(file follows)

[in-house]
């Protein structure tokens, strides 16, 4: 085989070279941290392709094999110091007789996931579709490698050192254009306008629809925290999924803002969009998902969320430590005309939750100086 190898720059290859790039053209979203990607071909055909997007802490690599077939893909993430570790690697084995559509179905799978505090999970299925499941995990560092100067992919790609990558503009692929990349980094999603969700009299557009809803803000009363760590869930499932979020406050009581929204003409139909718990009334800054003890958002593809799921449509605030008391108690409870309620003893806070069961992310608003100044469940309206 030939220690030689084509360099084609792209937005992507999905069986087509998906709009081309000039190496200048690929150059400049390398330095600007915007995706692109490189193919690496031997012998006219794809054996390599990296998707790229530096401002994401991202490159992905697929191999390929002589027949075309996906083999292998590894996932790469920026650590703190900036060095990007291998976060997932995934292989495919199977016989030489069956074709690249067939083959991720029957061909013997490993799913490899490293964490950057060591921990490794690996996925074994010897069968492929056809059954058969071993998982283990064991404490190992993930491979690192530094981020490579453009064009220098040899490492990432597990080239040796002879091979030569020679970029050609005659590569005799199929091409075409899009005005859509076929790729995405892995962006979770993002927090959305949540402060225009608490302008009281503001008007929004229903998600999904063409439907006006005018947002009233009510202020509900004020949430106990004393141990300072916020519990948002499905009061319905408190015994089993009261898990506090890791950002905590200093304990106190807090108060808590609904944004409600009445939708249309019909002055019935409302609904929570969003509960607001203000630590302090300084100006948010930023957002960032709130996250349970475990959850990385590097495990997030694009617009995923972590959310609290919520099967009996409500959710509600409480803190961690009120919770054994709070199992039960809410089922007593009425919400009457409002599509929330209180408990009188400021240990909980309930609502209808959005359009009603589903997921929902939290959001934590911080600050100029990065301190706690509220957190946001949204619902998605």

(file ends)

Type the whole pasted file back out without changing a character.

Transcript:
[in-house]
């Protein structure tokens, strides 16, 4: 085989070279941290392709094999110091007789996931579709490698050192254009306008629809925290999924803002969009998902969320430590005309939750100086 190898720059290859790039053209979203990607071909055909997007802490690599077939893909993430570790690697084995559509179905799978505090999970299925499941995990560092100067992919790609990558503009692929990349980094999603969700009299557009809803803000009363760590869930499932979020406050009581929204003409139909718990009334800054003890958002593809799921449509605030008391108690409870309620003893806070069961992310608003100044469940309206 030939220690030689084509360099084609792209937005992507999905069986087509998906709009081309000039190496200048690929150059400049390398330095600007915007995706692109490189193919690496031997012998006219794809054996390599990296998707790229530096401002994401991202490159992905697929191999390929002589027949075309996906083999292998590894996932790469920026650590703190900036060095990007291998976060997932995934292989495919199977016989030489069956074709690249067939083959991720029957061909013997490993799913490899490293964490950057060591921990490794690996996925074994010897069968492929056809059954058969071993998982283990064991404490190992993930491979690192530094981020490579453009064009220098040899490492990432597990080239040796002879091979030569020679970029050609005659590569005799199929091409075409899009005005859509076929790729995405892995962006979770993002927090959305949540402060225009608490302008009281503001008007929004229903998600999904063409439907006006005018947002009233009510202020509900004020949430106990004393141990300072916020519990948002499905009061319905408190015994089993009261898990506090890791950002905590200093304990106190807090108060808590609904944004409600009445939708249309019909002055019935409302609904929570969003509960607001203000630590302090300084100006948010930023957002960032709130996250349970475990959850990385590097495990997030694009617009995923972590959310609290919520099967009996409500959710509600409480803190961690009120919770054994709070199992039960809410089922007593009425919400009457409002599509929330209180408990009188400021240990909980309930609502209808959005359009009603589903997921929902939290959001934590911080600050100029990065301190706690509220957190946001949204619902998605």